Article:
It's impossible to win your fantasy football league in the first round of the draft. Everyone is picking from an elite crop of players, so it's not like the advantage of finding a top-three guy at No. 7 overall is that significant.
Leagues are won when you acquire a player who massively outperforms what you paid to add him, and that usually happens in the later rounds. With that in mind, let's take a look at a few mid-to-late-round options that have a chance to be league-winning picks.
All average draft position (ADP) information is via FantasyPros' ADP rankings.
4. Cam Newton, QB, New England Patriots (ADP: QB25)
Cam Newton is currently being drafted behind Gardner Minshew. Here at The Duel, we love Gardner Minshew – perhaps irrationally so. But he should not be going ahead of Superman. Excluding last year's injury-riddled campaign, Newton has finished as a top-four QB in five of the last eight seasons. And it's not like he's that far removed from an elite stretch. The last time we saw him healthy was the first half of 2018, when he was fantasy's QB4 prior to a shoulder injury. Now playing with the New England Patriots, Newton has a real shot at a top-five finish if he can stay healthy.
3. DJ Chark, WR, Jacksonville Jaguars (ADP: WR23)
DJ Chark was fantasy's WR8 from Week 1-14 before an ankle injury derailed his season. Yet inexplicably, the second-year breakout is now being drafted at WR23. Some fantasy managers are likely concerned about the Jacksonville Jaguars' offense, but as mentioned above, Minshew is better than people think – and he's a great fit for Chark. Minshew was Pro Football Focus' third-highest graded passer on balls that traveled 20-plus yards, and Chark excels as a downfield playmaker. Entering year three, Chark has already proven he can produce at a top-10 level when healthy, yet he's currently being drafted outside the top-20 WRs. That's a recipe for success.
2. David Johnson, RB, Houston Texans (ADP: RB19)
Since his 2016 breakout (2,118 yards from scrimmage, 20 TDs) David Johnson has been a disaster. He has missed significant chunks of time in two of three seasons, and even his RB10 finish in 2018 was underwhelming relative to ADP. But he showed real signs of life before getting hurt last season. From Week 1-6 Johnson was the RB5 in PPR formats. Though he was mostly active after that, he was clearly hurt. In fact, he never posted a snap share above 43 percent the rest of the way – seeing less than 25 percent in five of seven games. Now with the Houston Texans, Johnson will be taking the role vacated by Carlos Hyde (245 carries, 1,070 rushing yards). But it's his pass-catching ability that makes him so compelling. He was on pace to catch 80 passes for 840 yards and 8 scores before the injury. Set for a feature role in an explosive offense, Johnson's combination of rushing volume and elite receiving ability gives him legitimate top-10 upside – if he can stay on the field.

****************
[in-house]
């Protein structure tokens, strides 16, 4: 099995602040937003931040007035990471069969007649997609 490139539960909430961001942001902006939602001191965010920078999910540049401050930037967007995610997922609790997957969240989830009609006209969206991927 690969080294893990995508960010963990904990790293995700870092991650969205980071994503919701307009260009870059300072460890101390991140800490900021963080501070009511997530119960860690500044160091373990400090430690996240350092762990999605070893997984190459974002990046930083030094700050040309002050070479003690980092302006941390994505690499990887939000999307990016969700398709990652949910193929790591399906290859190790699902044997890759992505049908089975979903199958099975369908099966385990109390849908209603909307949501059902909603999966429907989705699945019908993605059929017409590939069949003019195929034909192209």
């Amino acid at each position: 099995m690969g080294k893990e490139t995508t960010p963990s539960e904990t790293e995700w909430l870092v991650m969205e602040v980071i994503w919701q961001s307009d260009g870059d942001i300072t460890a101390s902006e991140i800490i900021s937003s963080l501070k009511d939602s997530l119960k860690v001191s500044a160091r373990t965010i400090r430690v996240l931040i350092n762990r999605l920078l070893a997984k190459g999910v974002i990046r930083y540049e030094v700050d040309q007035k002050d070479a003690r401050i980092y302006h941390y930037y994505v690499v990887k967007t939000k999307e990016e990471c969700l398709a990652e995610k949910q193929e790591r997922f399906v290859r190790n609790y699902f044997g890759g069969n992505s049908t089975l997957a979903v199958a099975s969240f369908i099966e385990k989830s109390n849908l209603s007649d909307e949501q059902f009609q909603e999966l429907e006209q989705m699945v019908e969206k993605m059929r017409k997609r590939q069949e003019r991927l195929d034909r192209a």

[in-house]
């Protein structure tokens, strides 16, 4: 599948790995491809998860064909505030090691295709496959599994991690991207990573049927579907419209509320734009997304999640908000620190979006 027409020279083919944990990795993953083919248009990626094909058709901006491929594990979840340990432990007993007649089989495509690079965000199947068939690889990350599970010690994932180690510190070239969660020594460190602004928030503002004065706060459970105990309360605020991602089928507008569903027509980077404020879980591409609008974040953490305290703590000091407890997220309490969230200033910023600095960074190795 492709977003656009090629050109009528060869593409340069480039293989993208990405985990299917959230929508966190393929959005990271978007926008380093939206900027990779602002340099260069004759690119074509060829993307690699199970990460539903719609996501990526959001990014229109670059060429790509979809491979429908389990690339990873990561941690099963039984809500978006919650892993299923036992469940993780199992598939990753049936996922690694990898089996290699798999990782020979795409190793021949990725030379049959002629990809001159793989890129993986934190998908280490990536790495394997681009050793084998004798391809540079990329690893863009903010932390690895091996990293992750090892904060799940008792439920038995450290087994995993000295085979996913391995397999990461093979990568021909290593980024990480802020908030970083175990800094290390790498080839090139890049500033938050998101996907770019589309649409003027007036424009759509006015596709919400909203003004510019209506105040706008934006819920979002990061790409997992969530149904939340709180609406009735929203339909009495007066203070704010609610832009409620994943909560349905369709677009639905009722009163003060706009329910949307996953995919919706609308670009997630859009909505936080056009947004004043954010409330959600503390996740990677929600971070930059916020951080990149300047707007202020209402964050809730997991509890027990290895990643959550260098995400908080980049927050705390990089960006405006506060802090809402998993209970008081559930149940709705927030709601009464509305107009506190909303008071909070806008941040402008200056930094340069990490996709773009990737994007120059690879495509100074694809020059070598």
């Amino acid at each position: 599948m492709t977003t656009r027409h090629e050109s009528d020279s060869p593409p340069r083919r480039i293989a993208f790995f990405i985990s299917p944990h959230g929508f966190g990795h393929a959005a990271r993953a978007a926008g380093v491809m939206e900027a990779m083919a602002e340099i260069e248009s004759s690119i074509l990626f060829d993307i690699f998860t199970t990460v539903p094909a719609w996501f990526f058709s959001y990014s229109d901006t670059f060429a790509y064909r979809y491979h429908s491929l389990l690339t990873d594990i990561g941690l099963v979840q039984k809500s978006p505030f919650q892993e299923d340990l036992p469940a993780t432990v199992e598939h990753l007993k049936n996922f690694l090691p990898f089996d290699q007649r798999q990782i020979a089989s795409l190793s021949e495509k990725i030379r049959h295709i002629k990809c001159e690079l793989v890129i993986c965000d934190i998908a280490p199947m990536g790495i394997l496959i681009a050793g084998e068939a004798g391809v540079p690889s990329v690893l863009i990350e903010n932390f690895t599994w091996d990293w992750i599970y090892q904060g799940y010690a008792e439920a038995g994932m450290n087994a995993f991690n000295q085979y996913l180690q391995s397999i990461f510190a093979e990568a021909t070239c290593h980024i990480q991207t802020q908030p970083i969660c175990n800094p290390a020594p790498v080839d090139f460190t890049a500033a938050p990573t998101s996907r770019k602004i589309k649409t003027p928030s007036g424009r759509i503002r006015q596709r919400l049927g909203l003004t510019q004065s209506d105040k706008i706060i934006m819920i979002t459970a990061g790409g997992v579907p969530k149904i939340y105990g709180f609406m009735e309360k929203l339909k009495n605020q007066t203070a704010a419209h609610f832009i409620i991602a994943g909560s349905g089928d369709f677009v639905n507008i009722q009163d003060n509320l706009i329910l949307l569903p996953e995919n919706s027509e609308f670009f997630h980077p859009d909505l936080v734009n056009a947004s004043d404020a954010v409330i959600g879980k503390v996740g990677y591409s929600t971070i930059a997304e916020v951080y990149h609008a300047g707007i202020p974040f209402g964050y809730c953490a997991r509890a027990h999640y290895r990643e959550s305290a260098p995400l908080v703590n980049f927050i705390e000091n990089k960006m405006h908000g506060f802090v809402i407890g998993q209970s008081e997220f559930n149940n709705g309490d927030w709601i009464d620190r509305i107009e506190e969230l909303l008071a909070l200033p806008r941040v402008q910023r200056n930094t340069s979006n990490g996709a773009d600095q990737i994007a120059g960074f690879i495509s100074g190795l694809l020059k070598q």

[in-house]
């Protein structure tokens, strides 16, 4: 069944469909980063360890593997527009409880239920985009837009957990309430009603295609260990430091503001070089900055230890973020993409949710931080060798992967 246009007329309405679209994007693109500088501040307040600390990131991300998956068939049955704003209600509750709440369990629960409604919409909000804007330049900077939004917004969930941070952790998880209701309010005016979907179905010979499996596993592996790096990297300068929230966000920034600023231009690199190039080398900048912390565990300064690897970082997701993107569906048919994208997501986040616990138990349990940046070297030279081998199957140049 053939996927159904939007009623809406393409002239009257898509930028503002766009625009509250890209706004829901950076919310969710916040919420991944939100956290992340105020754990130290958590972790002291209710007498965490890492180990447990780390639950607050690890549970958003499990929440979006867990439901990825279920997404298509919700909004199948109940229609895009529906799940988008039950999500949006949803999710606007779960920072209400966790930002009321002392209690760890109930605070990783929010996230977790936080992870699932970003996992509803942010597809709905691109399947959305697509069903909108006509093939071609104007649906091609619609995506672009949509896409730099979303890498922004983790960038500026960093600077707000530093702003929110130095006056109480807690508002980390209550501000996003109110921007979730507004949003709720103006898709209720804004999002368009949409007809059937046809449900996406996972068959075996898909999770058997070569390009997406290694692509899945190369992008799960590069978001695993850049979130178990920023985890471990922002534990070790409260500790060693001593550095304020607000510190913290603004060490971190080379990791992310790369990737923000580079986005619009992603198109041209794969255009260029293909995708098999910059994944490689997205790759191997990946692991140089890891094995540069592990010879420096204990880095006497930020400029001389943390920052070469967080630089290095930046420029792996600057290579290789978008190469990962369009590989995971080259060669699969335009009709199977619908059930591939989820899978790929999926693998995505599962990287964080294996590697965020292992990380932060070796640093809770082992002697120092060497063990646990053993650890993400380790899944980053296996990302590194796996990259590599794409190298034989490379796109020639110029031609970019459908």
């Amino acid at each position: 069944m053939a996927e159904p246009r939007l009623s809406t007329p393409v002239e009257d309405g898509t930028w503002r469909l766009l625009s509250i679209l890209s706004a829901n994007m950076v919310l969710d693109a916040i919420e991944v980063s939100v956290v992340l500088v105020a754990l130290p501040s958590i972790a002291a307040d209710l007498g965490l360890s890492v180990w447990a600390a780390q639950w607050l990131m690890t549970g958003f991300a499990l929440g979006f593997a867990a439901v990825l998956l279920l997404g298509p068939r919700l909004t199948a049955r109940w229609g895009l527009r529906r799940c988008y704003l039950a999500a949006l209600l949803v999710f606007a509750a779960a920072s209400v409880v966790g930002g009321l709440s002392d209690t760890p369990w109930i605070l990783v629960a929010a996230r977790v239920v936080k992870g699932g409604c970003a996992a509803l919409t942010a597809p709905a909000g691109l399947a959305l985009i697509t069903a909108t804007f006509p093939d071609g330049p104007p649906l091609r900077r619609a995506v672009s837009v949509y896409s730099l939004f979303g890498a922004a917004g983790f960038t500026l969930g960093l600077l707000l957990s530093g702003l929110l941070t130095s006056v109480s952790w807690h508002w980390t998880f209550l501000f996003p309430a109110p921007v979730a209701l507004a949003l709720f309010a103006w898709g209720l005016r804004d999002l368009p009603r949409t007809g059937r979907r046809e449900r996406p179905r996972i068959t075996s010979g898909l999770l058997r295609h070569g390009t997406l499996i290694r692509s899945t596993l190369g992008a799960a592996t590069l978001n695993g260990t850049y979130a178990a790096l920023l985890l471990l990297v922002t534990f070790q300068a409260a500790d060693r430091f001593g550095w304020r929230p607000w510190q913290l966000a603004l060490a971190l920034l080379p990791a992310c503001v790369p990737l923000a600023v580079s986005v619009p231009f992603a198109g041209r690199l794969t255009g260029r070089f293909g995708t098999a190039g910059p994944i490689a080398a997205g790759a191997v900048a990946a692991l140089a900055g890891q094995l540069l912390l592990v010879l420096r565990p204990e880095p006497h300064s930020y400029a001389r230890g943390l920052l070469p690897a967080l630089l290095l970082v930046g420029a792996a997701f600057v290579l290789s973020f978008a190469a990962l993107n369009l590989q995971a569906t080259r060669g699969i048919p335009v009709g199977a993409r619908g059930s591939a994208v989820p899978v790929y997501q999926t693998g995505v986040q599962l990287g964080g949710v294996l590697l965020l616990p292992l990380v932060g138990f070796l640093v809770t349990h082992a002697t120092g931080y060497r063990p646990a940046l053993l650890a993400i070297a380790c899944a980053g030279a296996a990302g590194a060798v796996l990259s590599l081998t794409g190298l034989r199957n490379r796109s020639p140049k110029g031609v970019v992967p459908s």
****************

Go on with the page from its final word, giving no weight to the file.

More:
1. Matthew Stafford, QB, Detroit Lions (ADP: QB13)
If anyone has a chance to break into the upper echelon of fantasy quarterbacks this season, it's probably the guy who did it last year – Matthew Stafford. Though a back injury ended his season after Week 9, Stafford actually finished as QB4 on a per-game basis. It wasn't a fluke, either. A change in offensive systems finally unleashed the gunslinger. Under Jim Bob Cooter in 2018, the Lions' signal-caller had the league's third-lowest average depth of target (aDOT). But under Darrell Bevell, his aDOT skyrocketed to a league-best 10.6 – and the results were undeniable. Stafford was a top-five QB in: yards per game (312.4), touchdown percentage (6.5), yards per attempt (8.6) and did it all while tying his career low interception percentage. He's not currently being drafted as a starter, but he looked like a top-five option in a new system last year. That's fantasy gold.
Max Staley is not a FanDuel employee. In addition to providing DFS gameplay advice, Max Staley also participates in DFS contests on FanDuel using his personal account, username mstaley1212. While the strategies and player selections recommended in his articles are his personal views, he may deploy different strategies and player selections when entering contests with his personal account. The views expressed in their articles are the author's alone and do not necessarily reflect the views of FanDuel.